Original Article

Clinical and Biochemical Phenotype of Adolescent Males with Gynecomastia

10.4274/jcrpe.galenos.2019.2019.0027

  • Milosz Lorek
  • Dominika Tobolska-Lorek
  • Barbara Kalina-Faska
  • Aleksandra Januszek- Trzciakowska
  • Aneta Gawlik

Received Date: 26.02.2019 Accepted Date: 17.05.2019 J Clin Res Pediatr Endocrinol 0;0(0):0-0 [e-Pub] PMID: 31117335

Objective:

Gynecomastia is defined as benign proliferation of male breast glandular tissue. Its prevalence during puberty stands at 50-60% and this condition is common also in neonatal and elderly males. It develops mainly due to the disequilibrium between estrogen and androgen activity in breast tissue, where estradiol binds to estrogen receptor and stimulates ductal and glandular cells. The aim of this work was to find a relationship between the sex hormones alterations and the natural history (evolution) of gynecomastia. Furthermore, the work tries to indicate the importance of checking the E2/TTE ratio.

Materials and Methods:

Participants in this study were 93 male patients aged 9 to 18 (mean age 13.8 ± 2.6) referred to an outpatient clinic between January 2011 and February 2016 with breast enlargement.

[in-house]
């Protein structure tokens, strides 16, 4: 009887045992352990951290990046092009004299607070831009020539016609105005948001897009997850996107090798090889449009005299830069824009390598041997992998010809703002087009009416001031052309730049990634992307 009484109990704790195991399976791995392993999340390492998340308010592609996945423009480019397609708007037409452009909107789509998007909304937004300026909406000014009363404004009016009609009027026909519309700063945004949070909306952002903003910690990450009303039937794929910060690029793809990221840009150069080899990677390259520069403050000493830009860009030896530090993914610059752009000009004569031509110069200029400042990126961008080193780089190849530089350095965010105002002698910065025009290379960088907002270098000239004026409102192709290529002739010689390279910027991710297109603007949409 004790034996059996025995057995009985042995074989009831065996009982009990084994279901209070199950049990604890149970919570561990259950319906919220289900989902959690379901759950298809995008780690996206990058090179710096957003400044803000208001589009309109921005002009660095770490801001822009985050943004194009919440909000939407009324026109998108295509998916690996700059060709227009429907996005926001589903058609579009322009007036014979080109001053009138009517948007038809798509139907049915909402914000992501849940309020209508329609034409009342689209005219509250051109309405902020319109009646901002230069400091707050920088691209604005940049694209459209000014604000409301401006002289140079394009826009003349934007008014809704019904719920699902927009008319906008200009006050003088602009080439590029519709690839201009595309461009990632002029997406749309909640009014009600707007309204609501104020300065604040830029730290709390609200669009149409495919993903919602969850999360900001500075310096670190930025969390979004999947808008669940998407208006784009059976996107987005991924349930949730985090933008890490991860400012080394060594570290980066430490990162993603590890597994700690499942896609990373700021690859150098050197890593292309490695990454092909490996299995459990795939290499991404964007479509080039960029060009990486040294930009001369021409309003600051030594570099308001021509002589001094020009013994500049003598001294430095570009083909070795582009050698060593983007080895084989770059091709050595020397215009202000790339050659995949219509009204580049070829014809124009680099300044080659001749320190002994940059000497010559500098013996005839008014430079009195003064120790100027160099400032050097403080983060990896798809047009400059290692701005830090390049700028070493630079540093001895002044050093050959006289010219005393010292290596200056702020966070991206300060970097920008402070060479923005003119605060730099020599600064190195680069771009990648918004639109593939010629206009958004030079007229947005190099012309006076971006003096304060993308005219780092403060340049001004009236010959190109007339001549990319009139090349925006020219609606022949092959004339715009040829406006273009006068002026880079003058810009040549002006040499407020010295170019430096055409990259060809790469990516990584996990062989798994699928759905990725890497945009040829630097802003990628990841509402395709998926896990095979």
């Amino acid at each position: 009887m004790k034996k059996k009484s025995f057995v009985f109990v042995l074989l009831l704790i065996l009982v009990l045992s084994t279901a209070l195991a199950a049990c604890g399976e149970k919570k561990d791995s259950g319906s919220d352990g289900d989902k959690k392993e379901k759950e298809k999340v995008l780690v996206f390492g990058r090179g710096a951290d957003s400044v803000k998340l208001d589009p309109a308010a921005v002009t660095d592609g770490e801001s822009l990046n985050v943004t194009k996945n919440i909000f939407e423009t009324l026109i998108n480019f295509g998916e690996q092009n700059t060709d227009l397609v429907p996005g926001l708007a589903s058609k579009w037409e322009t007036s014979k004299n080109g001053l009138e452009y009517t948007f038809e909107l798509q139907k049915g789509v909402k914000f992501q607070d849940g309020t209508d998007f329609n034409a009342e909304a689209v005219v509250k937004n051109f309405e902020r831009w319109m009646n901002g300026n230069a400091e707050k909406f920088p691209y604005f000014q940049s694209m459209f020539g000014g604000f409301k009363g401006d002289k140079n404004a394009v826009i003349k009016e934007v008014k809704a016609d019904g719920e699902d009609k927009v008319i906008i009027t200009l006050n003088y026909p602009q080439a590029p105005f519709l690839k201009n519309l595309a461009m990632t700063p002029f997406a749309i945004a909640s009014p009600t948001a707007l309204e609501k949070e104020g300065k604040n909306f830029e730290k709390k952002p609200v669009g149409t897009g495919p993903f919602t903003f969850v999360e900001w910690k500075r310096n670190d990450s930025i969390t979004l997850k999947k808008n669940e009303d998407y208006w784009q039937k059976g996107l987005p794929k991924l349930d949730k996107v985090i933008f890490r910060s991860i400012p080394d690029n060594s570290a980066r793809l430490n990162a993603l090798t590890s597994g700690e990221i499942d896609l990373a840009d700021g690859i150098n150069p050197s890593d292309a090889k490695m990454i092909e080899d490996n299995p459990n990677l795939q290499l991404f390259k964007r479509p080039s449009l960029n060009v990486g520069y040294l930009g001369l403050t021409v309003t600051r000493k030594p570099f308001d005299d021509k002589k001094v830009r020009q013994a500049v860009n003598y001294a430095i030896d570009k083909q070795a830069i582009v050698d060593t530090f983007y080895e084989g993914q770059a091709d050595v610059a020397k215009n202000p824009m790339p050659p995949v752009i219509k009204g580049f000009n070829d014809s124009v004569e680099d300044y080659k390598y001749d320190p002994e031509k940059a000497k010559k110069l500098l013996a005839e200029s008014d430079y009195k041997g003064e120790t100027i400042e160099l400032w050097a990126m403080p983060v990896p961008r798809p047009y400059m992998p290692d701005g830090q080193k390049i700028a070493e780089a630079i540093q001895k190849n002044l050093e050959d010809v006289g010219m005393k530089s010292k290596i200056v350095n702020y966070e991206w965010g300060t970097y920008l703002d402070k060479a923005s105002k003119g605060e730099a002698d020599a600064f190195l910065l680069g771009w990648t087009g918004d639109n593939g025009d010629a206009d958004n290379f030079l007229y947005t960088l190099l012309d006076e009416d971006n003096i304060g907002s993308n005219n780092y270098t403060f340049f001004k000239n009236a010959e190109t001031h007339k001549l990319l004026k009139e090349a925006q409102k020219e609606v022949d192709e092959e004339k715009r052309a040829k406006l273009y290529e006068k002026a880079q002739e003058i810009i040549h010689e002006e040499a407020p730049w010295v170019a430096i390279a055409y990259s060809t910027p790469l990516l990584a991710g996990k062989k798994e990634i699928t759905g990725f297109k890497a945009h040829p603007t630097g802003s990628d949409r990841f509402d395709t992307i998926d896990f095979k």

Results:

In 63 of 93 boys the gynecomastia was confirmed and 28 of them were follow-up (median of 3 months). None of all observed boys have reduced the size of breast during the observation and there was no correlation between BMI Z-Score and size of breast (p>0.05). Breast enlargement progressed in 9 boys (32.1%). We have observed a positive correlation between E2/TTE Ratio and Tanner B stage (r=0.47; p=0.034).

Conclusions:

The E2/TTE ratio may be a helpful tool in diagnosing gynecomastia. Altered E2/TTE ratio might be responsible for part of cases described previously as idiopathic. Additionally, weight loss does not imply reduction of breast size in boys, nonetheless it should be the first step before further treatment of prolonged gynecomastia.

Keywords: Pubertal, Gynecomastia, Estradiol, Testosterone, Ratio